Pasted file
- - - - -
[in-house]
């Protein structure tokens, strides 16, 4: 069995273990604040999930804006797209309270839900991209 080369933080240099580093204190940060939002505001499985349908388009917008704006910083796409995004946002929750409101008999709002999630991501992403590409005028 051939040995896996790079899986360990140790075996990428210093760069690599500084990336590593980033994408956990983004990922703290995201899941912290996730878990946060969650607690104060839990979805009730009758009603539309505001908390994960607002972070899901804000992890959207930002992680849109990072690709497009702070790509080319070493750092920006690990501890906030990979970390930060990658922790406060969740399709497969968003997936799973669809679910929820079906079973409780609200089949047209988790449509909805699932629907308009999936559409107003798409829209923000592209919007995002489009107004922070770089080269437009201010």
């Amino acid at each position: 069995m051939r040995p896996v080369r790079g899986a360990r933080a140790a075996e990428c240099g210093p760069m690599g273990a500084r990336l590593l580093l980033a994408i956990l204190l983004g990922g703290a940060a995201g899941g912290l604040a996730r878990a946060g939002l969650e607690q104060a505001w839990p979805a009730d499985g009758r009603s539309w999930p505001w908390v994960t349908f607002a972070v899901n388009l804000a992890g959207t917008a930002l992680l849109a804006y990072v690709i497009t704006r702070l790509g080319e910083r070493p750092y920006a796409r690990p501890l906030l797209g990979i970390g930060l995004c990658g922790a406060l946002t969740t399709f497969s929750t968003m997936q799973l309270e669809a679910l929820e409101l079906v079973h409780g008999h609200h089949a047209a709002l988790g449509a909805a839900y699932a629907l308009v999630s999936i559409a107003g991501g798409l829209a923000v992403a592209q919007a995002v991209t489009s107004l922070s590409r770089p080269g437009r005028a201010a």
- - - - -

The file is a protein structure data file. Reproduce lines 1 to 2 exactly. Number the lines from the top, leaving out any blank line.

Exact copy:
[in-house]
């Protein structure tokens, strides 16, 4: 069995273990604040999930804006797209309270839900991209 080369933080240099580093204190940060939002505001499985349908388009917008704006910083796409995004946002929750409101008999709002999630991501992403590409005028 051939040995896996790079899986360990140790075996990428210093760069690599500084990336590593980033994408956990983004990922703290995201899941912290996730878990946060969650607690104060839990979805009730009758009603539309505001908390994960607002972070899901804000992890959207930002992680849109990072690709497009702070790509080319070493750092920006690990501890906030990979970390930060990658922790406060969740399709497969968003997936799973669809679910929820079906079973409780609200089949047209988790449509909805699932629907308009999936559409107003798409829209923000592209919007995002489009107004922070770089080269437009201010």